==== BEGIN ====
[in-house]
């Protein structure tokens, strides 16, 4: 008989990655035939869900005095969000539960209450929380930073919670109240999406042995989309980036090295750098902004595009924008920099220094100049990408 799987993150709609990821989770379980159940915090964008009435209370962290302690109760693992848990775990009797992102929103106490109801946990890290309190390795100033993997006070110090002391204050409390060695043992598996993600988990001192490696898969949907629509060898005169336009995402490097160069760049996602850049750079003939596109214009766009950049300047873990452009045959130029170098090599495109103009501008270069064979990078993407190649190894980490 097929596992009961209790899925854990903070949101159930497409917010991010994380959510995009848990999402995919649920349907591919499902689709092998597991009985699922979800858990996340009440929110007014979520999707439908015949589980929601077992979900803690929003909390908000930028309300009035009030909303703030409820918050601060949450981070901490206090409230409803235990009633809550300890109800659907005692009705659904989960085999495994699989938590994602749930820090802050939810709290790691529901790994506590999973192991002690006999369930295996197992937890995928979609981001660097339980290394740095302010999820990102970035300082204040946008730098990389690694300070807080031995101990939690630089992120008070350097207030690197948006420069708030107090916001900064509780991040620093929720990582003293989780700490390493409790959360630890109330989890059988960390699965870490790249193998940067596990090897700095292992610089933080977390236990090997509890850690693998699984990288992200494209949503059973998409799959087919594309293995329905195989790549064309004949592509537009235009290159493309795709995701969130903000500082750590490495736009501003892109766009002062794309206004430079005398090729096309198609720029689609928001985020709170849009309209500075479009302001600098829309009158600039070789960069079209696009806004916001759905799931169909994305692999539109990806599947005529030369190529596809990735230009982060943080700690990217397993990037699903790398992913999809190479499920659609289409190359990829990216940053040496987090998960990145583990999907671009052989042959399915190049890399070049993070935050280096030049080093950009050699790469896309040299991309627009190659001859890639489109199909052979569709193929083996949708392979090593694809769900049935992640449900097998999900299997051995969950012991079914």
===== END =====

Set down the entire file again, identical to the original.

[in-house]
């Protein structure tokens, strides 16, 4: 008989990655035939869900005095969000539960209450929380930073919670109240999406042995989309980036090295750098902004595009924008920099220094100049990408 799987993150709609990821989770379980159940915090964008009435209370962290302690109760693992848990775990009797992102929103106490109801946990890290309190390795100033993997006070110090002391204050409390060695043992598996993600988990001192490696898969949907629509060898005169336009995402490097160069760049996602850049750079003939596109214009766009950049300047873990452009045959130029170098090599495109103009501008270069064979990078993407190649190894980490 097929596992009961209790899925854990903070949101159930497409917010991010994380959510995009848990999402995919649920349907591919499902689709092998597991009985699922979800858990996340009440929110007014979520999707439908015949589980929601077992979900803690929003909390908000930028309300009035009030909303703030409820918050601060949450981070901490206090409230409803235990009633809550300890109800659907005692009705659904989960085999495994699989938590994602749930820090802050939810709290790691529901790994506590999973192991002690006999369930295996197992937890995928979609981001660097339980290394740095302010999820990102970035300082204040946008730098990389690694300070807080031995101990939690630089992120008070350097207030690197948006420069708030107090916001900064509780991040620093929720990582003293989780700490390493409790959360630890109330989890059988960390699965870490790249193998940067596990090897700095292992610089933080977390236990090997509890850690693998699984990288992200494209949503059973998409799959087919594309293995329905195989790549064309004949592509537009235009290159493309795709995701969130903000500082750590490495736009501003892109766009002062794309206004430079005398090729096309198609720029689609928001985020709170849009309209500075479009302001600098829309009158600039070789960069079209696009806004916001759905799931169909994305692999539109990806599947005529030369190529596809990735230009982060943080700690990217397993990037699903790398992913999809190479499920659609289409190359990829990216940053040496987090998960990145583990999907671009052989042959399915190049890399070049993070935050280096030049080093950009050699790469896309040299991309627009190659001859890639489109199909052979569709193929083996949708392979090593694809769900049935992640449900097998999900299997051995969950012991079914």